`twice`

is a higher-order function for applying a given function *f* to an argument twice: it returns a new function which, given an *x*, returns *f(f(x))*:

```
fn main() {
let succ = |x: i32| x + 1;
fn twice<T, F: 'static + Fn(T)->T>(f: F) -> Box<Fn(T)->T> {
Box::new(move |x: T| f(f(x)))};
println!("succ(0) = {}", succ(0));
println!("twice(succ)(0) = {}", twice(succ)(0));
// println!("twice(twice)(succ)(0) = {}", twice(twice)(succ)(0));
}
```

The first two examples work correctly, but the third one, if uncommented, causes a compile error:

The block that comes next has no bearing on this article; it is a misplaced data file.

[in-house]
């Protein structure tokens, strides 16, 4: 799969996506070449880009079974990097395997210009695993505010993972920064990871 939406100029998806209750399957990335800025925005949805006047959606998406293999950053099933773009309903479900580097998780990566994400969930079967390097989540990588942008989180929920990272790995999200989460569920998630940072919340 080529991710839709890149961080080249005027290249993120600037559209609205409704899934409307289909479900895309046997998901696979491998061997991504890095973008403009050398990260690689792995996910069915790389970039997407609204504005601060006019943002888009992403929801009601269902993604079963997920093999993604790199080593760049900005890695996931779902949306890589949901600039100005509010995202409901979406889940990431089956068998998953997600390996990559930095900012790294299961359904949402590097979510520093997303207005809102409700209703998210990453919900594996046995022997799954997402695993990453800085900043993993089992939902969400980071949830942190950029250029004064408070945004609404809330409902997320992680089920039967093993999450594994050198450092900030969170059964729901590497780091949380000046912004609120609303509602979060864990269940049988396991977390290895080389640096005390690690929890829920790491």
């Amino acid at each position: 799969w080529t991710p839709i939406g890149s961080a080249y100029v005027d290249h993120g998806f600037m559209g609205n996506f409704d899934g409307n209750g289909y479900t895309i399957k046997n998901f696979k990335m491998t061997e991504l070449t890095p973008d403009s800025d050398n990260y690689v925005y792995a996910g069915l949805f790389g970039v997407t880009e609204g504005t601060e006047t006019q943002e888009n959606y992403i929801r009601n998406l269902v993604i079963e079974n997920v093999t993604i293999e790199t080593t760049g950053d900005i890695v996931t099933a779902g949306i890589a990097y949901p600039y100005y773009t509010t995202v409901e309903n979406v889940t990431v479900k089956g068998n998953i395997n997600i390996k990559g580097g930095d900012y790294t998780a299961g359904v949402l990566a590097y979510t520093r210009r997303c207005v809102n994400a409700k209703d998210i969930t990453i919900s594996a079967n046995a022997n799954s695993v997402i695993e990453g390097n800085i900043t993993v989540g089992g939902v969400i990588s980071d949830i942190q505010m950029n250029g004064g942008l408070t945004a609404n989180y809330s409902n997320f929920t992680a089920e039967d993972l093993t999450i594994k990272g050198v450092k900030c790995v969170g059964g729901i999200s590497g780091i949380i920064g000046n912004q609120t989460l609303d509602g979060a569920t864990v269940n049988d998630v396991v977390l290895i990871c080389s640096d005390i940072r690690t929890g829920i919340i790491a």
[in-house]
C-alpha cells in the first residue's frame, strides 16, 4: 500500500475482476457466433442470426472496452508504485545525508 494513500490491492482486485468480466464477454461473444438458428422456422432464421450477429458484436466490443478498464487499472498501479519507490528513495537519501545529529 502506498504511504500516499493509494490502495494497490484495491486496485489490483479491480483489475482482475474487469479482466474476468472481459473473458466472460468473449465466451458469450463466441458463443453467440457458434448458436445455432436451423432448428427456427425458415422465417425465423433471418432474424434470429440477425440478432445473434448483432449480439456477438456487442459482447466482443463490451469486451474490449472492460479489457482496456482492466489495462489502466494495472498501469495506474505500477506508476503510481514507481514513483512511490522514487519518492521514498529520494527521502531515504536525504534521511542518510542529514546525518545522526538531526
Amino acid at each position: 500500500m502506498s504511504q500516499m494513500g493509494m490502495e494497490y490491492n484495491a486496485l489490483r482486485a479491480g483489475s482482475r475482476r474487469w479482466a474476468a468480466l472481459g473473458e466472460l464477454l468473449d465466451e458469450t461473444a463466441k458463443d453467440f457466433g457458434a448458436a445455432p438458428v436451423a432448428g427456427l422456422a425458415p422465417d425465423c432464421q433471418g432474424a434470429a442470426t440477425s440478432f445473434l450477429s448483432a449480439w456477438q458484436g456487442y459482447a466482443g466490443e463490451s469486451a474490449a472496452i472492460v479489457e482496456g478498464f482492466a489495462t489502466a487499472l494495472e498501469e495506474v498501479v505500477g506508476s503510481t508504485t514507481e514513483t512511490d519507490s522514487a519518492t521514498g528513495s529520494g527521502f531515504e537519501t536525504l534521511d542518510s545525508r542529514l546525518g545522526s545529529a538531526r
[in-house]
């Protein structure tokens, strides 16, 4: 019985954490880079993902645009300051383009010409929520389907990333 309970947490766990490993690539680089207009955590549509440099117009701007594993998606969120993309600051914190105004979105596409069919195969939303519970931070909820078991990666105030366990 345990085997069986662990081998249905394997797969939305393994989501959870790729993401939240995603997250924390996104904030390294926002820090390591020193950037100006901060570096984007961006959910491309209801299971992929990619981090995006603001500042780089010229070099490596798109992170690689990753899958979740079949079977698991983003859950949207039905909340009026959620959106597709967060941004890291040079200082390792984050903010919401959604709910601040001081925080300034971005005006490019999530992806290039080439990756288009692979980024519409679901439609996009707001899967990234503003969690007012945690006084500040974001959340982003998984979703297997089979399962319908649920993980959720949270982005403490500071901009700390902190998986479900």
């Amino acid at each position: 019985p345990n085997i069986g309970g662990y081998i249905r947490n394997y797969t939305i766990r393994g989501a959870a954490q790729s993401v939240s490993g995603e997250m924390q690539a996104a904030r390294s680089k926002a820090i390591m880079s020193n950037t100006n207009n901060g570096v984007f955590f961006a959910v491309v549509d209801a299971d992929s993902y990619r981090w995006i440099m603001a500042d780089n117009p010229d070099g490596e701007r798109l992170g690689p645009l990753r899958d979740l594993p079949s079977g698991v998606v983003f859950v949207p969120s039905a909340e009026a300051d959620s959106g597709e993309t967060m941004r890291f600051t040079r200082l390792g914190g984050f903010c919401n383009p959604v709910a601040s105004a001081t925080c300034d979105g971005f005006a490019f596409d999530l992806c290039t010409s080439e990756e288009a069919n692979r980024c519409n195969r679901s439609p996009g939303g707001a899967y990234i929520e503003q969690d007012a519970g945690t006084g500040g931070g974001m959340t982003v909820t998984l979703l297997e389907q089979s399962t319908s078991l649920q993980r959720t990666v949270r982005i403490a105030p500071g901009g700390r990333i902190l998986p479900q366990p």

```
<anon>:9:48: 9:53 error: the trait `core::ops::Fn<(_,)>` is not implemented for the type `Box<core::ops::Fn(_) -> _>` [E0277]
<anon>:9 println!("twice(twice)(succ)(0) = {}", twice(twice)(succ)(0));
^~~~~
```

Is there a way to redefine `twice`

so it can handle this? Hereâs a link to this same code in the Rust Playground.

Paul McJones